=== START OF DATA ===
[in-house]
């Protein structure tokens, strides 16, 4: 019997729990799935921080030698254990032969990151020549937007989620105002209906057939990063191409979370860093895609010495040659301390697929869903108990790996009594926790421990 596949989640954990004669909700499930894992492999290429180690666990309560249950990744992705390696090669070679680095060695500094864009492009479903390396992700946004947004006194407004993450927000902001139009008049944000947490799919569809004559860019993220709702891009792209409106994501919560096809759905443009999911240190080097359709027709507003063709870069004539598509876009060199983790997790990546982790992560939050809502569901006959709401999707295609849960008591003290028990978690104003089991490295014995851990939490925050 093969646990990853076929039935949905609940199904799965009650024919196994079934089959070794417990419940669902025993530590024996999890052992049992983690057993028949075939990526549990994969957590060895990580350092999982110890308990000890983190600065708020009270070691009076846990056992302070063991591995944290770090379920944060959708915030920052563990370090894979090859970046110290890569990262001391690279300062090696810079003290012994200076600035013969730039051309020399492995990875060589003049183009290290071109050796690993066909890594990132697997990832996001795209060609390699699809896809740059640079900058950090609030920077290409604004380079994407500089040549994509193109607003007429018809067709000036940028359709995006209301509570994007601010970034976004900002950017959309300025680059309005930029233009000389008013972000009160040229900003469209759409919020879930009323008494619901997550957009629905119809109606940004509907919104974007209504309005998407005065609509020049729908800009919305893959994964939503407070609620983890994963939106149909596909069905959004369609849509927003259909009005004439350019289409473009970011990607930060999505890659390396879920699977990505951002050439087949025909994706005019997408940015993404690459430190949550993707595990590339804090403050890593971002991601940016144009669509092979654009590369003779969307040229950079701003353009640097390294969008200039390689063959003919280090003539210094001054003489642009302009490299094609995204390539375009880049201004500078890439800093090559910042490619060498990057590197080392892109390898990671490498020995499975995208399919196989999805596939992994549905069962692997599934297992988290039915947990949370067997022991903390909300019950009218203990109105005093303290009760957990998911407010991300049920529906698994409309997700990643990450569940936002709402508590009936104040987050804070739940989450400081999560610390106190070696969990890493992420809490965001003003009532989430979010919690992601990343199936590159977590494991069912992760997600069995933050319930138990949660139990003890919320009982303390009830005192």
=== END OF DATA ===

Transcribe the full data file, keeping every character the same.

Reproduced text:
[in-house]
């Protein structure tokens, strides 16, 4: 019997729990799935921080030698254990032969990151020549937007989620105002209906057939990063191409979370860093895609010495040659301390697929869903108990790996009594926790421990 596949989640954990004669909700499930894992492999290429180690666990309560249950990744992705390696090669070679680095060695500094864009492009479903390396992700946004947004006194407004993450927000902001139009008049944000947490799919569809004559860019993220709702891009792209409106994501919560096809759905443009999911240190080097359709027709507003063709870069004539598509876009060199983790997790990546982790992560939050809502569901006959709401999707295609849960008591003290028990978690104003089991490295014995851990939490925050 093969646990990853076929039935949905609940199904799965009650024919196994079934089959070794417990419940669902025993530590024996999890052992049992983690057993028949075939990526549990994969957590060895990580350092999982110890308990000890983190600065708020009270070691009076846990056992302070063991591995944290770090379920944060959708915030920052563990370090894979090859970046110290890569990262001391690279300062090696810079003290012994200076600035013969730039051309020399492995990875060589003049183009290290071109050796690993066909890594990132697997990832996001795209060609390699699809896809740059640079900058950090609030920077290409604004380079994407500089040549994509193109607003007429018809067709000036940028359709995006209301509570994007601010970034976004900002950017959309300025680059309005930029233009000389008013972000009160040229900003469209759409919020879930009323008494619901997550957009629905119809109606940004509907919104974007209504309005998407005065609509020049729908800009919305893959994964939503407070609620983890994963939106149909596909069905959004369609849509927003259909009005004439350019289409473009970011990607930060999505890659390396879920699977990505951002050439087949025909994706005019997408940015993404690459430190949550993707595990590339804090403050890593971002991601940016144009669509092979654009590369003779969307040229950079701003353009640097390294969008200039390689063959003919280090003539210094001054003489642009302009490299094609995204390539375009880049201004500078890439800093090559910042490619060498990057590197080392892109390898990671490498020995499975995208399919196989999805596939992994549905069962692997599934297992988290039915947990949370067997022991903390909300019950009218203990109105005093303290009760957990998911407010991300049920529906698994409309997700990643990450569940936002709402508590009936104040987050804070739940989450400081999560610390106190070696969990890493992420809490965001003003009532989430979010919690992601990343199936590159977590494991069912992760997600069995933050319930138990949660139990003890919320009982303390009830005192």